Doesn't that say more about Windows?
- African proverb
- African proverb
Dick, Edison concerns me far more than anything that scamsung is up to with Tizen or independently in hardware. Intel has the interest and expertise to pull Apple down, in light of Apple moving away with continued development of ARM chips. I listened to your video with only half-interest until Wolfram was mentioned. I have written here before that I think Apple and Wolfram should work closely together. Steve Jobs and Stephen Wolfram were friends and the Mac has always been a Mathematica host. However, with SJ's passing I am concerned about Wolfram moving away. Interesting that Mathematica is mentioned in the video. I feel quite strongly that at any juncture, today's technical computing shapes tomorrow's CE, including at any time over the past 30 years or more. In the late 1990's I was granted a provisional patent on a system that ran Linux (Red Hat) and incorporated low-level sensors and I/O. This is exactly what all smartphones and tablets do today when talking to accelerometers, gyroscopes and other devices. My employer rejected an offer for the rights from a very big US industrial company and eventually, others flew past.
I believe that ultimately, Wolfram Research (http://www.wolfram.com/company/background.html) will be more important to modern computing than Google or scamsung and hope beyond hope that Apple is intimately familiar with developments, in a working capacity. Tim should nurture a relationship with Wolfram. Mathematica will run on Edison, it should run on the iPhone and iPad too. Algorithm and code development occur so quickly under Mathematica due to its fully symbolic capability. No other application offers the sheer power of Mathematica. Peruse http://mathematica.stackexchange.com to witness the capacity and rigour of Mathematica aficionados. Apple needs these minds working with their hardware.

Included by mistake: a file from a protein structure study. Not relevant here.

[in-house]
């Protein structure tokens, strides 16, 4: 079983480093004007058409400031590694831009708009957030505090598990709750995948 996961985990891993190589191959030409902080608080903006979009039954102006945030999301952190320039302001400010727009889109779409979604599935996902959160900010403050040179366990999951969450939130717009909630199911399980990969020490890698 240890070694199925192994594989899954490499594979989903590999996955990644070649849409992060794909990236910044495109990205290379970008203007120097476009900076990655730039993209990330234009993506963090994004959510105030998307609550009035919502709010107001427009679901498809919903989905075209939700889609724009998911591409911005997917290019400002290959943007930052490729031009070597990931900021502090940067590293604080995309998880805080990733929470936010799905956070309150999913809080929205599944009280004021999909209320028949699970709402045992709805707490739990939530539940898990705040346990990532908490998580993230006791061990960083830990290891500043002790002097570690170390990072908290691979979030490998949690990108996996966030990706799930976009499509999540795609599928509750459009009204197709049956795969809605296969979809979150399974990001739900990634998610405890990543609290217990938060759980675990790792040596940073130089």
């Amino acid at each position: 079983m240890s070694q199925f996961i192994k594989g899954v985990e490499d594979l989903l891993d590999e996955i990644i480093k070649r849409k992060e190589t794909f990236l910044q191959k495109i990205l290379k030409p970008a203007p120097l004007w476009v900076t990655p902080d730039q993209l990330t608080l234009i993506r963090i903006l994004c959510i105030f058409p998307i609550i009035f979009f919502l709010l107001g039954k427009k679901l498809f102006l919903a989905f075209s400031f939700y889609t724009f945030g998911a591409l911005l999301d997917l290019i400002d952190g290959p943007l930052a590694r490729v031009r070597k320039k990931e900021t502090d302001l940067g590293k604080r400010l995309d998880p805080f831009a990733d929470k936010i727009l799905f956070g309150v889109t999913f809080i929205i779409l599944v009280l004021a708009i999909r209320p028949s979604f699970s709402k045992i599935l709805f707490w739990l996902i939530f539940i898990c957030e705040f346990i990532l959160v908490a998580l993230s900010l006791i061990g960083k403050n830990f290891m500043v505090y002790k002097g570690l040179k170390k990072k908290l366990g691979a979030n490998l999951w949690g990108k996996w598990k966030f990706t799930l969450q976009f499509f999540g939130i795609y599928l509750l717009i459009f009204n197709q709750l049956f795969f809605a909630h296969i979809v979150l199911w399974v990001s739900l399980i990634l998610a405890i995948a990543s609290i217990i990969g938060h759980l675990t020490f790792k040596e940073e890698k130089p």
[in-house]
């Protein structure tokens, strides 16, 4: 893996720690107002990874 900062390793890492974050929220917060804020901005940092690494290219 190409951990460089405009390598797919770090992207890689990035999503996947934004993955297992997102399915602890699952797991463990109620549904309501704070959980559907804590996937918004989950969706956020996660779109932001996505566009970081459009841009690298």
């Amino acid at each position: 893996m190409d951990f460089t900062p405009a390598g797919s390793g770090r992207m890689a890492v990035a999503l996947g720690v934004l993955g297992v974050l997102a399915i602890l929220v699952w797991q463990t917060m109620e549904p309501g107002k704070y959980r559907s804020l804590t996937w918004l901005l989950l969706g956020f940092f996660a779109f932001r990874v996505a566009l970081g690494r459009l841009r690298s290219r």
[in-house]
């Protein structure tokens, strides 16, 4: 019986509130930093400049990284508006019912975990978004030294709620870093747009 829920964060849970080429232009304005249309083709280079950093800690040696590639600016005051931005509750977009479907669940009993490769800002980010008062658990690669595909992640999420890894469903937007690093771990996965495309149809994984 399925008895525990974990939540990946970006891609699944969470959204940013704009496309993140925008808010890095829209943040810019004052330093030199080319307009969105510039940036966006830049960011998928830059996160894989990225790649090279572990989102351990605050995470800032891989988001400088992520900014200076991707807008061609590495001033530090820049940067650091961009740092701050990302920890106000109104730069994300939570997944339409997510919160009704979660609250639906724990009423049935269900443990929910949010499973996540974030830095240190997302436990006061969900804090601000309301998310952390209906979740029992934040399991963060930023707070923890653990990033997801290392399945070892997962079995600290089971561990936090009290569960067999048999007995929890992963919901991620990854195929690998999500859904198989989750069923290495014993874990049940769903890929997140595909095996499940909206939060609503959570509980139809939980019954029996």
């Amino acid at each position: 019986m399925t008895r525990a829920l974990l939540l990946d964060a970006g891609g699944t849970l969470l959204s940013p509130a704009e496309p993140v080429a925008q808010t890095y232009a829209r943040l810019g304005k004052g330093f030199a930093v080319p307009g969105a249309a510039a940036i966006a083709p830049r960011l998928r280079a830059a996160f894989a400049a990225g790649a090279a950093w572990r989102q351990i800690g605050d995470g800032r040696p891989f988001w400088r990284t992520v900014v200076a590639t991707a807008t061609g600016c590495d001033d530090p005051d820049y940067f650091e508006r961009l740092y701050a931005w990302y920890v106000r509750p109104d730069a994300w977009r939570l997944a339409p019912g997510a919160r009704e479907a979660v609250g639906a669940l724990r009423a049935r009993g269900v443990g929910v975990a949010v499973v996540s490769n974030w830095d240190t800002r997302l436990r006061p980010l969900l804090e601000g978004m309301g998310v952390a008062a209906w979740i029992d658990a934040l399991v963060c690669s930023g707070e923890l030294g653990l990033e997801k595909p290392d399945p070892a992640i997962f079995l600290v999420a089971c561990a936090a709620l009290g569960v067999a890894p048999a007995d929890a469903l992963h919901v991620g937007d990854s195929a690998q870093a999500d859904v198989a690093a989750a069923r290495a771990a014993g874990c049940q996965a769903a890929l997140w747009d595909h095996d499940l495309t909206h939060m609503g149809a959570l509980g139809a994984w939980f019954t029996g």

With the iPad, Apple executed a brilliant end-run around the whole notion and industry of personal computing, obviating for many, many people the need even to own a PC. Others are fully aware of this, not the least Intel. scamsung attempted the same by pinching every possible design idea incorporated into the iPhone and using its industrial capability in an attempt to out-manufacture Apple. The pace of innovation is such that Apple could be sidelined very quickly if SJ-like vision is lost. Google, scamsung and Amazon won't be the culprits though but a new democratised, distributed, popular movement that recognises the power of low-level hardware running high-level applications such as Mathematica. I hope Apple is 'on the ball'.
All the best.
"The real haunted empire? It's the New York Times." ~SockRolid
"There is no rule that says the best phones must have the largest screen." ~RoundaboutNow
"The real haunted empire? It's the New York Times." ~SockRolid
"There is no rule that says the best phones must have the largest screen." ~RoundaboutNow
Originally Posted by Slurpy
There's just a TINY chance that Apple will also be able to figure out payments. Oh wait, they did already… …and you’re already fucked.
Originally Posted by Slurpy
There's just a TINY chance that Apple will also be able to figure out payments. Oh wait, they did already… …and you’re already fucked.
While I agree with you in principle, most products -- even personal electronics -- have some sort of [i]nearly[/i] set revision rate.
It probably took them a few minutes to receive the email saying that 1 of the other sites has changed and then 3.5 hours to write their own version of the article. AI hasn't done any original reporting for a long time. It's just slow copies of other sites, barrel scraping and opinions by DED.
AI is the catch-up TV of all the other sites like BGR, Macrumors, 9to5mac etc.
Since Apple does not have a wearable device of any kind, I am not sure what you mean. Are you saying Samsung is copying FUTURE Apple products. Pretty cool, if true.
OK, don't buy one then. A camera in a watch is very cool.
Yes, those TVs, tractors, ultra books -- all Google!
I don't want to be insulting, but do you really believe that 'Shamesung' reads as a devastating indictment of Samsung? It just reads as a childish insult to me. I really wish people would avoid it because it devalues their point.
I also think it's pretty hard to accuse Samsung of copying Apple products that don't exist. Almost every possible product has been rumoured from Apple including cars. You can't exactly decide well ok anyone who makes an electric car is copying off the Apple/Tesla rumours now can you?
I think you DO want to be insulting. I know I do.
Although actually, iPod nano was rather late to the game -- except for some missing features, this is DAMN close to a TI LED watch from 1975!
Have you walked down the street lately? Around 95% of the adult populace wears a watch.
The Mafia ripped off iPhone and iPad designs? I did NOT know that.